Starting May 1st and going all the way to October 31st on the coast of Brevard County is Sea Turtle nesting season. This is a very critical time for these creatures as every species of turtle that lays their eggs on our beaches are either threatened or endangered. Our coast happens to be the largest nesting area in the world for the Loggerhead Turtles and Green Sea Turtles.
What can we do?
During these months The Sea Turtle Preservation Society asks a couple of things from us civilians as we walk the beaches, especially at night. If walking the beach at night or even if you have a condo with a beautiful ocean view, LIGHTS OUT. Any and all lights, due to the fact the new hatchlings follow the moonlight to the water. If they see different light, they will head in that direction. Which makes their chance of survival slim to none. They also ask not to dig holes, big or little, above the high tide line. Say you do happen to make a hole while playing in the sand, make sure you fill in the hole before you leave. Lastly, just keep away from any Sea Turtles or hatchlings if you see them and DO NOT touch them.
If you do come across an injured sea turtle, a hatchling that couldn’t find their way, or an exposed nest immediately call (321)-676-1701 or (321)-206-0646, give them your location, the condition of the turtle, and your name. If a hatchling is found there are a couple of steps you need to take before you call. Don’t remove it from the beach and don’t put it in the water or AC. Put it in a container with DAMP sand, NO WATER, and cover the container with a cloth. Then, quickly call one of the numbers listed above. Sea Turtle nests are usually marked so people know to keep their distance, but if a nest is what you happen to come across do not touch the eggs or bother the nest whatsoever. Again, just call the number above.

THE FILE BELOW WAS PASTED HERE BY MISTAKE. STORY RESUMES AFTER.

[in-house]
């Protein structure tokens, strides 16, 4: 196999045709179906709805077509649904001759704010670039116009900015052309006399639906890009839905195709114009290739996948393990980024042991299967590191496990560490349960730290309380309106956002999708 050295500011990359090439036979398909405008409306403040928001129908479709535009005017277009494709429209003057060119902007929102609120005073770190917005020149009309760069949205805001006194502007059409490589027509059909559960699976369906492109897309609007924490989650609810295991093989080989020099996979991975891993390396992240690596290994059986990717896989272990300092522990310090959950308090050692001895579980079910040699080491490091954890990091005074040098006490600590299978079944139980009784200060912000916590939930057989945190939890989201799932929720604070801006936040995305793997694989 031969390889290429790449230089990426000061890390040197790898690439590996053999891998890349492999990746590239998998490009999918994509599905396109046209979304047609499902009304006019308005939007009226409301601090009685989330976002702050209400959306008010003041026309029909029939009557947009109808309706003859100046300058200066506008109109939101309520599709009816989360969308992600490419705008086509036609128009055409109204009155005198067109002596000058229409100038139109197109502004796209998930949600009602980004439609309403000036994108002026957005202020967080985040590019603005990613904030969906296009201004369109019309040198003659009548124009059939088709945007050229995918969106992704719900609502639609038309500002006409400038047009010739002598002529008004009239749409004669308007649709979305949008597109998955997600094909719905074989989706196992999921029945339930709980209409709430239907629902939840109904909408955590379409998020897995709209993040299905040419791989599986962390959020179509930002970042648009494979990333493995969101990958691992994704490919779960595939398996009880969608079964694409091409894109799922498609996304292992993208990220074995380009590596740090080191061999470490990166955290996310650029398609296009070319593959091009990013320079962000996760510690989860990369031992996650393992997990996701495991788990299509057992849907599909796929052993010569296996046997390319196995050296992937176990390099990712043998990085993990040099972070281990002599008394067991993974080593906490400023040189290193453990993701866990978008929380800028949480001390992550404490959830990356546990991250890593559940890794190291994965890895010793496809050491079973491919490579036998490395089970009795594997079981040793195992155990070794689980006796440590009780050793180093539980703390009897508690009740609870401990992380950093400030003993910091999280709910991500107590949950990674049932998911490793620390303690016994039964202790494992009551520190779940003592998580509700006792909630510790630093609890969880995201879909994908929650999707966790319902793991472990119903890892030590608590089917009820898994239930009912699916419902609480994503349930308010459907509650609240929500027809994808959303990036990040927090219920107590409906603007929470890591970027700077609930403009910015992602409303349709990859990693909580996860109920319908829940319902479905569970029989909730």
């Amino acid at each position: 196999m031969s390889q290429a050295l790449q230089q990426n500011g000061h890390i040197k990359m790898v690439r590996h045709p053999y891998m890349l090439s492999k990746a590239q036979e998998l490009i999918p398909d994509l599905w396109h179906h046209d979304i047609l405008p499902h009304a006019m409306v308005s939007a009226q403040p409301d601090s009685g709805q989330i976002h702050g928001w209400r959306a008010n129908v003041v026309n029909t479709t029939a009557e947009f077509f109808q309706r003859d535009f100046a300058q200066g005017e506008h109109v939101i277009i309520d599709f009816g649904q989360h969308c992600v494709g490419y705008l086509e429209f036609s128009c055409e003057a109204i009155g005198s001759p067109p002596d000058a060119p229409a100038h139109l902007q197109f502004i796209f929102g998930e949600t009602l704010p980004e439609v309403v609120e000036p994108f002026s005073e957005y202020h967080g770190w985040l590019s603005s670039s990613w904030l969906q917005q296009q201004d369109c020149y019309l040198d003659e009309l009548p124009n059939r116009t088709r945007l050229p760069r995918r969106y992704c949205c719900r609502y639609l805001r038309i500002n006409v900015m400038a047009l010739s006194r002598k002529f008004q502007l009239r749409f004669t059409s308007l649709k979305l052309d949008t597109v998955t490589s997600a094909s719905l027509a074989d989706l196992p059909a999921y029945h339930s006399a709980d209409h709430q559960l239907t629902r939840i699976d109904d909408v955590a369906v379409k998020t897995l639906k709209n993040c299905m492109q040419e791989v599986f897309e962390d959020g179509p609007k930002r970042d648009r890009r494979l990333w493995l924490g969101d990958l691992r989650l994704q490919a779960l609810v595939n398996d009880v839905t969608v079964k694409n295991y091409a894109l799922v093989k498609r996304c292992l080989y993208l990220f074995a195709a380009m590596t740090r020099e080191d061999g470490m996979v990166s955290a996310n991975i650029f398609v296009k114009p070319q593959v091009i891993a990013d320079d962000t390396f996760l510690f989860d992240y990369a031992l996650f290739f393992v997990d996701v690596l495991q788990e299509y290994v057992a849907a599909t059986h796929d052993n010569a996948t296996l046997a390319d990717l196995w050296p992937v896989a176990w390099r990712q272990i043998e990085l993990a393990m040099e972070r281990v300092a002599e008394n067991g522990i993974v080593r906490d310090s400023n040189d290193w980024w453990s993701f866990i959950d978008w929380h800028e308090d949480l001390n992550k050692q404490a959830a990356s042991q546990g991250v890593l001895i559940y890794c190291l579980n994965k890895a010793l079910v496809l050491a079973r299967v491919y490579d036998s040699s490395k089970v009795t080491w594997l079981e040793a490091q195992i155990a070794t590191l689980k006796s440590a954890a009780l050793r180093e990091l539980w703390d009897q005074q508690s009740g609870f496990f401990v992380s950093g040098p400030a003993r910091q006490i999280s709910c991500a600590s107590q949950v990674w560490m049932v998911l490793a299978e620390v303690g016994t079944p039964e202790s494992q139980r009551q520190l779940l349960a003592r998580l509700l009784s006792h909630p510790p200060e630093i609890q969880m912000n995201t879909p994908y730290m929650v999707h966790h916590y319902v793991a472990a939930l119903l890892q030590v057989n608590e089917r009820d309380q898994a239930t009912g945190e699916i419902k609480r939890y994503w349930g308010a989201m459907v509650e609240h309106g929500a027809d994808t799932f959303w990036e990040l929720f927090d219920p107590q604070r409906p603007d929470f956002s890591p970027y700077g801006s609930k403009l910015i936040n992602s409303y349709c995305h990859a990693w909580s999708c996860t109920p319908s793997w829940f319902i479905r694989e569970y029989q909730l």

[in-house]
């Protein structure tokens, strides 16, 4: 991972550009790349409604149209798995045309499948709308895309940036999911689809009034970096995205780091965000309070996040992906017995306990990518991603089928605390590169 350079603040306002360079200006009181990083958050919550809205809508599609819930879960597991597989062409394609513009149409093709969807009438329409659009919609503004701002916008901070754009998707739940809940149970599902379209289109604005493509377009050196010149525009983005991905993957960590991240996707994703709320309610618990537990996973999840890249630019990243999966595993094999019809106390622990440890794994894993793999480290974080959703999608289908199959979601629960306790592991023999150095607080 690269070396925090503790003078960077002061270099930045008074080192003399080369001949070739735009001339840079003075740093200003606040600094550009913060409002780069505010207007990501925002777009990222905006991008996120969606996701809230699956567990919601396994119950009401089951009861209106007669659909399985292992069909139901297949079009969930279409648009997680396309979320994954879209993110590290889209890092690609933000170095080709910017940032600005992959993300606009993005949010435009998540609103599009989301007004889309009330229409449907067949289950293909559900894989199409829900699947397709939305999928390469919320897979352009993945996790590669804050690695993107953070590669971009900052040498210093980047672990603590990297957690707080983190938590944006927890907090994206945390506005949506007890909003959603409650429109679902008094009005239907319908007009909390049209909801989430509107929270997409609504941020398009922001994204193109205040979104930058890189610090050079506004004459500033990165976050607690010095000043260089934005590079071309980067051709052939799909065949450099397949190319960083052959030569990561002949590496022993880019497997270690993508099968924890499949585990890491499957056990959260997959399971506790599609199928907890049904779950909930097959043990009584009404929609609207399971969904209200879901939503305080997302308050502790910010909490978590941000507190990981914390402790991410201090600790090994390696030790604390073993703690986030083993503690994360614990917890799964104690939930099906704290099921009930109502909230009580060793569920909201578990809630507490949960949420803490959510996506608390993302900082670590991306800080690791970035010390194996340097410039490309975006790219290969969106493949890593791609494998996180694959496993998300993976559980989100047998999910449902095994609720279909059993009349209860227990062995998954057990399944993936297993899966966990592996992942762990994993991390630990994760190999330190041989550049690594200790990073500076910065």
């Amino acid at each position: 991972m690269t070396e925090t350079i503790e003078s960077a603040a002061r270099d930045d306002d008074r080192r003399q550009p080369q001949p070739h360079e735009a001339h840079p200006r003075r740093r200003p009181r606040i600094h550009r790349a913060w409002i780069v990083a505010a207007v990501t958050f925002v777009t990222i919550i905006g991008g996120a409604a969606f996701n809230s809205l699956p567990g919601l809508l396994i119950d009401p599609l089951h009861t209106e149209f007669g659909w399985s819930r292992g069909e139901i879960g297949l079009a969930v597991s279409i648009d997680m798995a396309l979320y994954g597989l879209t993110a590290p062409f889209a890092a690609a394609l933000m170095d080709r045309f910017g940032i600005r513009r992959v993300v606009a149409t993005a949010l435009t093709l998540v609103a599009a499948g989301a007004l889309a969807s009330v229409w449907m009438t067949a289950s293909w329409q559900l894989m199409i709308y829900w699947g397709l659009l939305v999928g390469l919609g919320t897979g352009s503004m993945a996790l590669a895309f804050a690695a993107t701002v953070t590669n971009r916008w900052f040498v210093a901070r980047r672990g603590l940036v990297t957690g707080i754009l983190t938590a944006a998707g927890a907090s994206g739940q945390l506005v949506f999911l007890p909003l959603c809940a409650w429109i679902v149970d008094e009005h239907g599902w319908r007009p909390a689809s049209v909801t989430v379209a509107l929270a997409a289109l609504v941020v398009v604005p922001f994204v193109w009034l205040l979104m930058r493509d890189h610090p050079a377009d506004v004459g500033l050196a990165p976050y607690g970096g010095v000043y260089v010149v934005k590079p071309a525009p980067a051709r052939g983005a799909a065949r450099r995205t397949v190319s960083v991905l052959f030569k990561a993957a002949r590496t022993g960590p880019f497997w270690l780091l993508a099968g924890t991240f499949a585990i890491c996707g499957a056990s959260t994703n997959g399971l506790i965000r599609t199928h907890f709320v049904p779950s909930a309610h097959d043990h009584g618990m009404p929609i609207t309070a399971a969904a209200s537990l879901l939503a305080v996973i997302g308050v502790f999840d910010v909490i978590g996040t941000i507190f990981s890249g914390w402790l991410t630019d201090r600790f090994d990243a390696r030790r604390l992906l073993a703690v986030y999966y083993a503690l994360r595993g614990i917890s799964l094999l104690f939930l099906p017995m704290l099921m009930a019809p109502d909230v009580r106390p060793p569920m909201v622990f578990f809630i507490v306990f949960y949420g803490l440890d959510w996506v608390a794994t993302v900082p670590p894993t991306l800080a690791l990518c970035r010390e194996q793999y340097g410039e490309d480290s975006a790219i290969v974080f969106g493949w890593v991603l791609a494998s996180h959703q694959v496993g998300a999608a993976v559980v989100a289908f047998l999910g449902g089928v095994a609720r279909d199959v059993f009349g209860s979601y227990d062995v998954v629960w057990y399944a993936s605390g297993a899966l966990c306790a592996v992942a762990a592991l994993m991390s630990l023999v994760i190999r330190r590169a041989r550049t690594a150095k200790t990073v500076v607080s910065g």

The Sea Turtle Preservation Society
The Sea Turtle Preservation Society is a dedicated group of people who spend countless hours researching, helping, and finding ways to put a stop to the decline in Sea Turtles. This group walks the beaches daily from May to August collecting data for the Florida Fish and Wildlife Conservation Commision. They identify different things, such as: species of Sea Turtle tracks, false crawls, and false nests. They also investigate about a quarter of the empty nests after the hatchlings have dispersed to determine the success rate of it’s eggs.
During their months of walking they began Turtle Walks; inviting tourists and locals to take the walk with them. The walks begin at 9 PM and can last as late as 1 AM. You must be at least 7 years old and a reservation is required. “It is possible that you may way up to half a mile each way in soft sand”- Sea Turtle Preservation Society.
Reserve your spot in a Turtle Walk today: www.seaturtlespacecoast.org/turtlewalkregistration.html